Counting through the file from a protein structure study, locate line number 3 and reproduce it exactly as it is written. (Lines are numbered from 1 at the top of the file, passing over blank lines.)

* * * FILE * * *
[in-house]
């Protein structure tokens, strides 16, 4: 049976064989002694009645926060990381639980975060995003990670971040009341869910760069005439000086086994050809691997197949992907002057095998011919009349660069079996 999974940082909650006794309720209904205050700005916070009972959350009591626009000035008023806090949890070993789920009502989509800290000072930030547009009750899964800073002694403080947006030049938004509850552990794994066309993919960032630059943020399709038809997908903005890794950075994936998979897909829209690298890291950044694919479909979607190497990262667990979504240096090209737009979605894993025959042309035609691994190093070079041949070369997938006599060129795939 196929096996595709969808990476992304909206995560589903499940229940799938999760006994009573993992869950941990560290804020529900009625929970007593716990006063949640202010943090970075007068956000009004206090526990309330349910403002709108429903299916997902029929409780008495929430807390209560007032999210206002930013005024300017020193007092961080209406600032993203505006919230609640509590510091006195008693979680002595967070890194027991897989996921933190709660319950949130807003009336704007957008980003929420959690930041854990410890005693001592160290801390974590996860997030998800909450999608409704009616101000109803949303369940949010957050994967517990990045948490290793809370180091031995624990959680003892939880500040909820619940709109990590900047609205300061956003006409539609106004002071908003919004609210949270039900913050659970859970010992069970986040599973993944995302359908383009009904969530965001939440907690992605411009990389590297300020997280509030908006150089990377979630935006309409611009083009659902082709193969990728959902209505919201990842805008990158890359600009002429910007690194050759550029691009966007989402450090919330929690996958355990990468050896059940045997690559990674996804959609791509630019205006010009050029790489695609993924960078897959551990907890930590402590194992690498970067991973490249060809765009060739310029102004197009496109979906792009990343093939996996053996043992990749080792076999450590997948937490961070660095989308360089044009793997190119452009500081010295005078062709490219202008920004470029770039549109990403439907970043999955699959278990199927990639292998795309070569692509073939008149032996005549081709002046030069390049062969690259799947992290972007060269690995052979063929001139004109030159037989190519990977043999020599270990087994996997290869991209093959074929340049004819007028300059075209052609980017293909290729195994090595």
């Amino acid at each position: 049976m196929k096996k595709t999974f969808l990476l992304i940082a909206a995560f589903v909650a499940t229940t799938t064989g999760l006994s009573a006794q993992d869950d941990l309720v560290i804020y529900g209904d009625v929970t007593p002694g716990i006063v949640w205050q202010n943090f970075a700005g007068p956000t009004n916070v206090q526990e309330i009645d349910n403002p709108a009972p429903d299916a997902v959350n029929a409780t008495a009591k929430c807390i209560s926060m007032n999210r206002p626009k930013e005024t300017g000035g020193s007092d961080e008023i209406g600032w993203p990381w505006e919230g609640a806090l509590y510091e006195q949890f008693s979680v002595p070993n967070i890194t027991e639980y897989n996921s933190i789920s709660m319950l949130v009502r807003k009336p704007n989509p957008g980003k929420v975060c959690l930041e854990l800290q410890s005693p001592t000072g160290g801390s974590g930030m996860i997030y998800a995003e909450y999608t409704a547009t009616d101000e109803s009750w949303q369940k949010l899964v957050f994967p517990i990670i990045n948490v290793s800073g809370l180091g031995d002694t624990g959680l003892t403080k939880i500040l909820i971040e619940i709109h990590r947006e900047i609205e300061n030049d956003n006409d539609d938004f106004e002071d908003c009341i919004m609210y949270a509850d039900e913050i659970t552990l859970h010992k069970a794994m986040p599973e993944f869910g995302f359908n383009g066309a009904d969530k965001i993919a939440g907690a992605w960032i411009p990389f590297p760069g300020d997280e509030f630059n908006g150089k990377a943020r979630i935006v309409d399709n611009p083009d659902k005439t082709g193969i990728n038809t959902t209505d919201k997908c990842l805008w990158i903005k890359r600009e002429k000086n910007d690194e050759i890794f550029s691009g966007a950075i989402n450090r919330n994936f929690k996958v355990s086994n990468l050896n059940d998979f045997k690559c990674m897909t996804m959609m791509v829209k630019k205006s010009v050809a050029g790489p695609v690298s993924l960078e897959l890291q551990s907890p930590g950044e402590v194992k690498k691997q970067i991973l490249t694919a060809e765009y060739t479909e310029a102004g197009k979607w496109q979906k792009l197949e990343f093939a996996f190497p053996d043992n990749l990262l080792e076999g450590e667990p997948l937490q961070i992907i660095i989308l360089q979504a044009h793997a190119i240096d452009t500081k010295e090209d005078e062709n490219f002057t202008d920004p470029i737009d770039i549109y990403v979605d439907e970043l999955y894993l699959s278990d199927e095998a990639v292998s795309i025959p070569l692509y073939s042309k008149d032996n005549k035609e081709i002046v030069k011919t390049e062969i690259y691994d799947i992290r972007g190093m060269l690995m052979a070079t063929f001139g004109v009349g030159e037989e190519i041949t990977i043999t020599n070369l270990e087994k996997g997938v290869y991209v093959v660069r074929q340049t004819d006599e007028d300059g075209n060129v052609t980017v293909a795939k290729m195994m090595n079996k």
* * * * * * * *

């Amino acid at each position: 049976m196929k096996k595709t999974f969808l990476l992304i940082a909206a995560f589903v909650a499940t229940t799938t064989g999760l006994s009573a006794q993992d869950d941990l309720v560290i804020y529900g209904d009625v929970t007593p002694g716990i006063v949640w205050q202010n943090f970075a700005g007068p956000t009004n916070v206090q526990e309330i009645d349910n403002p709108a009972p429903d299916a997902v959350n029929a409780t008495a009591k929430c807390i209560s926060m007032n999210r206002p626009k930013e005024t300017g000035g020193s007092d961080e008023i209406g600032w993203p990381w505006e919230g609640a806090l509590y510091e006195q949890f008693s979680v002595p070993n967070i890194t027991e639980y897989n996921s933190i789920s709660m319950l949130v009502r807003k009336p704007n989509p957008g980003k929420v975060c959690l930041e854990l800290q410890s005693p001592t000072g160290g801390s974590g930030m996860i997030y998800a995003e909450y999608t409704a547009t009616d101000e109803s009750w949303q369940k949010l899964v957050f994967p517990i990670i990045n948490v290793s800073g809370l180091g031995d002694t624990g959680l003892t403080k939880i500040l909820i971040e619940i709109h990590r947006e900047i609205e300061n030049d956003n006409d539609d938004f106004e002071d908003c009341i919004m609210y949270a509850d039900e913050i659970t552990l859970h010992k069970a794994m986040p599973e993944f869910g995302f359908n383009g066309a009904d969530k965001i993919a939440g907690a992605w960032i411009p990389f590297p760069g300020d997280e509030f630059n908006g150089k990377a943020r979630i935006v309409d399709n611009p083009d659902k005439t082709g193969i990728n038809t959902t209505d919201k997908c990842l805008w990158i903005k890359r600009e002429k000086n910007d690194e050759i890794f550029s691009g966007a950075i989402n450090r919330n994936f929690k996958v355990s086994n990468l050896n059940d998979f045997k690559c990674m897909t996804m959609m791509v829209k630019k205006s010009v050809a050029g790489p695609v690298s993924l960078e897959l890291q551990s907890p930590g950044e402590v194992k690498k691997q970067i991973l490249t694919a060809e765009y060739t479909e310029a102004g197009k979607w496109q979906k792009l197949e990343f093939a996996f190497p053996d043992n990749l990262l080792e076999g450590e667990p997948l937490q961070i992907i660095i989308l360089q979504a044009h793997a190119i240096d452009t500081k010295e090209d005078e062709n490219f002057t202008d920004p470029i737009d770039i549109y990403v979605d439907e970043l999955y894993l699959s278990d199927e095998a990639v292998s795309i025959p070569l692509y073939s042309k008149d032996n005549k035609e081709i002046v030069k011919t390049e062969i690259y691994d799947i992290r972007g190093m060269l690995m052979a070079t063929f001139g004109v009349g030159e037989e190519i041949t990977i043999t020599n070369l270990e087994k996997g997938v290869y991209v093959v660069r074929q340049t004819d006599e007028d300059g075209n060129v052609t980017v293909a795939k290729m195994m090595n079996k």